Read More

For open data advocates

The Deloitte study on the impact of TfL data on transport users, and its analysis that TfL are delivering transport users annual monetised time savings of between £15m and £58m, is one of the most quoted stories of open data impact in policy circles. The Deloitte methodology can be borrowed to discuss impact in other spheres too.

For open data developers

Shiny new projects are fun and inspiring, but established sites like need volunteer developers too. Open data developers should consider whether knowing you’re contributing work to a project that is having long-term positive impacts for representative democracy makes up for some of the hassle of working on someone else’s code.

For funders

Projects like need long-term commitment, and may not be able to rely on volunteer efforts to keep going.

Read More


1 Although in the case of postcode information (for Northern Ireland) provided by the Office for National Statistics, this data does not conform to the open definition, as it is made available for non-commercial use only.

2 (n.d.). About TheyWorkForYou. Retrieved September 30, 2015, from

3 mySociety. (n.d.). Homepage. Retrieved September 30, 2015, from mySociety:

4 Hogge, B. (2011, May). Open Data Study: New Technologies. Retrieved from Transparency and Accountability Initiative:

5 Today, the official Parliament website is published under an Open Parliamentary Licence, which encourages re-use. In 2014, the development team behind the official Parliament website began releasing Parliamentary proceedings as open data.

6 Email-based interview, Matthew Somerville, Lead Developer, TheyWorkForYou, mySociety.

7 Email-based interview, Matthew Somerville, Lead Developer, TheyWorkForYou, mySociety.

8 Nixon, M. (2014, February 20). Open Data day resources. Retrieved from mySociety:

9 Hadi, Z. (2014, May 2). Welcome to data.parliament – The Blog . Retrieved from

10 Tom Steinberg founded mySociety in 2003 and acted as its CEO until August 2015. He was interviewed for this report in June 2015.

11 Interview, Tom Steinberg, Director of mySociety 2004-2015.

12 Email-based interview, Matthew Somerville, Lead Developer, TheyWorkForYou, mySociety.

13 BBC News. (2013, May 16). Three quarters of people ‘cannot name their local MP’. Retrieved from BBC News:

14 Most postcodes in the UK match precisely to constituency boundaries, meaning the OS CodePoint Open product is generally sufficient to serve’s users. But there are exceptions. A 2013 Twitter conversation between Matthew Somerville and a user reveals one occasion where the data did not match: Although inhabitants of the user’s road all shared a postcode, those living in odd-numbered houses were represented by one MP, and those living in even-numbered houses by another (mySociety 2013) (Matthew Somerville tweets as @dracos). Access to the Royal Mail’s Postcode Address File (see page 12) would allow to provide all its users with accurate information about who represents them in the UK Parliament.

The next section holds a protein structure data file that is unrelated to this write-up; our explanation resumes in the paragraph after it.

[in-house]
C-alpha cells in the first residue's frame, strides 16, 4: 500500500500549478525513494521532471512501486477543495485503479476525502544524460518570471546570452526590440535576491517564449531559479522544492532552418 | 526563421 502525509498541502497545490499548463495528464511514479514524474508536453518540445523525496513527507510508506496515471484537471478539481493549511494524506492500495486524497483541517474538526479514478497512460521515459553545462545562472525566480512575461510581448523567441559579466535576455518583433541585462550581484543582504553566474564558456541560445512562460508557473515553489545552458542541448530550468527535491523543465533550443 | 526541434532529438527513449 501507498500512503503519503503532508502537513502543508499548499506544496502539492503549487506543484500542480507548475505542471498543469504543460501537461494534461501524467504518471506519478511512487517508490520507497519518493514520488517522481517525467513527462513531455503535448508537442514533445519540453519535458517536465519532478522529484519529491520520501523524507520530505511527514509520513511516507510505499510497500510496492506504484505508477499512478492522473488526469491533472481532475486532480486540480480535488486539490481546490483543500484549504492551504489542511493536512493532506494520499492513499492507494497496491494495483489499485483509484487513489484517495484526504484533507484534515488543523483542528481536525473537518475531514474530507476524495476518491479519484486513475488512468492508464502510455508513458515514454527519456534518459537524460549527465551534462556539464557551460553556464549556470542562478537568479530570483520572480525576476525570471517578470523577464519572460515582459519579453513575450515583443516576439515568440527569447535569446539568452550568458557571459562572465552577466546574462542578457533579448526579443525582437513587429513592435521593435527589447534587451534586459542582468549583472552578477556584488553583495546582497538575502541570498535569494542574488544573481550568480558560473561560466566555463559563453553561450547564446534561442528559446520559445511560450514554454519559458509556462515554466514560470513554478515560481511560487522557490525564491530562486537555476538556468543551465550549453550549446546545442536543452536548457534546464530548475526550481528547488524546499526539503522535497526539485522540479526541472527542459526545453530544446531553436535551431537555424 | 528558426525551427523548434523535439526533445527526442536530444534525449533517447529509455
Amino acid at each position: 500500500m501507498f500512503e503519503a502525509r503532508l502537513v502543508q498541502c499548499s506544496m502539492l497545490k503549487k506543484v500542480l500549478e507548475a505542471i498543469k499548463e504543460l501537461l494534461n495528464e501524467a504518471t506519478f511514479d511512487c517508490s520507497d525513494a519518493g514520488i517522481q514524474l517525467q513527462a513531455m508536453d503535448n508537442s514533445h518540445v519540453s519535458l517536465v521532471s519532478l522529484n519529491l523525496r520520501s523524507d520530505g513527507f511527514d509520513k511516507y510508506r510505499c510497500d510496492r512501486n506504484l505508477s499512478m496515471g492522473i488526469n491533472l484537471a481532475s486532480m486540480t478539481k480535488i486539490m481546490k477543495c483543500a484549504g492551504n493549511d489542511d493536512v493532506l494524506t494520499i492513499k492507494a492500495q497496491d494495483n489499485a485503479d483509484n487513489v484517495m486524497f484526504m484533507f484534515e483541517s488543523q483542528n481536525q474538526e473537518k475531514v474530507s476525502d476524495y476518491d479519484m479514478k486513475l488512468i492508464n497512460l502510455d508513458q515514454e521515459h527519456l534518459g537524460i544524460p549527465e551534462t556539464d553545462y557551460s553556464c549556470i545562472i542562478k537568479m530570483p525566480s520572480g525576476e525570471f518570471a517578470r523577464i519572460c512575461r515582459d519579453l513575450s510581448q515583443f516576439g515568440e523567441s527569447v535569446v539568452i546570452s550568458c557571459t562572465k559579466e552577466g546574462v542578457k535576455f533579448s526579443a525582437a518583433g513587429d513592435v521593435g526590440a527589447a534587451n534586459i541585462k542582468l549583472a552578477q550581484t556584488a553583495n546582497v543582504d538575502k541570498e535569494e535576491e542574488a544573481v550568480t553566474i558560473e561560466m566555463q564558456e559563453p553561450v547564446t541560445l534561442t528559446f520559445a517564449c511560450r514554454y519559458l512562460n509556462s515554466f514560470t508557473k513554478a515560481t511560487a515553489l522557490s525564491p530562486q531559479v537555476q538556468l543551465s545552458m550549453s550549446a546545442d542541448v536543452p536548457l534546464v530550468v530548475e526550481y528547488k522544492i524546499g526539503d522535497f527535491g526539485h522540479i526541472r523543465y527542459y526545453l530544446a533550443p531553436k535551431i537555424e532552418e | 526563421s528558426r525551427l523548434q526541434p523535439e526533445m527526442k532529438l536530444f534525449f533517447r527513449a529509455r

15 Escher, T. (2011, May). Analysis of users and usage for UK Citizens’ Online Deomcracy. Retrieved from

16 Interview, Tom Steinberg, Director of mySociety 2004-2015.

17 Hurst, G. (2006, February 27). The MPs who can’t stop talking. Retrieved from Times Online:

18 Prentice, G. (2008, October 23). HC Deb, 23 October 2008, c151WH. Retrieved from

19 The Economist. (2012, October 27). Unleashed: Why backbench MPs are becoming so much harder to control. Retrieved from The Economist:

20 (n.d.). Frequently Asked Questions. Retrieved September 30, 2015, from

21 Private communication, Myf Nixon, mySociety marketing and communications manager

22 Escher, T. (2011, May). Analysis of users and usage for UK Citizens’ Online Deomcracy. Retrieved from

23 Email-based interview, Matthew Somerville, Lead Developer, TheyWorkForYou, mySociety.

24 Email-based interview, Matthew Somerville, Lead Developer, TheyWorkForYou, mySociety.

25 Prime Minister’s Office. (2010, May 29). PM’s podcast on transparency. Retrieved from